Is there something worth pursuing nowadays for FPGAs? Machine learning?
Now if you look at consumer electronics you obviously won't find many FPGAs. Too expensive, too power hungry, too costly and at large scales ASICs are a better match.
FPGAs don't trend towards openness and you have to get a 100x win from their flexibility to break even on performance.
I have a sneaking suspicion that this is a more general truth and that in many applications where FPGAs are touted as compute accelerators they were actually chosen to minimize the length of the critical real-time data path rather than to do more computation for fewer dollars.
People seem to forget that much of the allure with FPGA's is the 'Field programmable' part - where you can fix bugs and upgrade hardware after it's shipped.
FPGAs are expensive by themselves, expensive to implement in your solution, very hot, relatively slow and require rare expertise from developers. But they have one feature that beats everything - they can be patched in production.
Designing a bitcoin mining IP is not exactly difficult, it's basically two rounds of SHA-256. It's still some work of course, but as far as ASICs are concerned it's very low on the difficulty scale.
The innovation at the time was that the conventional wisdom that it's "effectively impossible" to do small custom ASIC runs for relatively cheap. Most were laughed at back then when this topic was brought up for other use cases.
While I'm sure none of that was super exciting to someone who works on custom ASIC design for some enterprise, it was pretty neat watching effectively a bunch of hackers figure the process out and do it for a tenth of the predicted "first chip" costs. This has a lot of value in of itself, simply proving something is possible for $a_lot_of_money+skill vs. $epic_truckloads_of_money.
Nowadays it's not super interesting since you're back to needing to be a "big player" to get into the game - but for a year or so it was a real fun time to be a bystander and watch the rapid pace of development.
~150k USD for 130nm, 200-300k USD for 110nm, and ~500k USD for 65nm, as of 2013 http://blog.zorinaq.com/asic-development-costs-are-lower-tha...
65nm and other "old node" designs primarily are about mass-manufacturing a design. They probably can beat an FPGA in cost and margins once mass produced. But for performance and power-efficiency, you gotta be way better. Maybe 28nm or 22nm class or better to beat the GPUs (or even standard CPUs like EPYC and the SHA256 accelerators built into it)
Also, you gotta beat your competition. If someone else makes a 10nm-class BTC ASIC (https://techcrunch.com/2018/01/31/samsung-confirms-asic-chip...), then your 28nm or 22nm design is obsolete.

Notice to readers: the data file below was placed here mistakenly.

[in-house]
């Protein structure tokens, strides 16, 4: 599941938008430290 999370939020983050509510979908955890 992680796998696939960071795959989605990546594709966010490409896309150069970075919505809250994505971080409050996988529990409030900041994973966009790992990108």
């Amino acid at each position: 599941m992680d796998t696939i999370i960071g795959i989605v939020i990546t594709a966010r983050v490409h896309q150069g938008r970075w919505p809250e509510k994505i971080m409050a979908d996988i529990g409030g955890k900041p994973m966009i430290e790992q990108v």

There's a bit more to this; there's clever optimisations you can do (based on the Merkle–Damgård structure of SHA256 and the format/semantics of the data being hashed): http://www.mit.edu/~jlrubin/public/pdfs/Asicboost.pdf
OP is catching flak for the comment, but Filecoin and others are doing cool things exploring the possibilities of using incentives to drive massive resource re-allocations.
On page 60, graph (a) Professor Taylor uses distorted manipulative log charts for finance.
The chart on page 61 is the most insanely manipulative chart I could ever imagine to represent the history and progression of Bitcoin mining in relation to hardware speed.
watts per block over time.
ROI in BTC for a core i5 over time
newly minted coins per user over time
The Bitcoin network grows increasingly inefficient with any additional computer hash power added, and as more users use it, it clogs due to limited bandwidth and inefficiencies of the algorithm. Additional hardware speed does nothing to scale with network growth, actually the complete opposite occurs as it requires more (energy, computer resources) to do the same thing (transactions) per second for less (rewards per user). The result of all these aspects point towards a system of rules that exploits new, uninformed users to benefit "early adopters".
Sad but not surprising to realize this guy is a professor at the University of Washington.
Is Michael Bedford Taylor promoting something here through intentional misdirection and omission of basic facts to manipulate readers?
Would Professor Michael Bedford Taylor be under a conflict of interest if he sells Bitcoins?
This is an academic article, making that assumption would be negligent.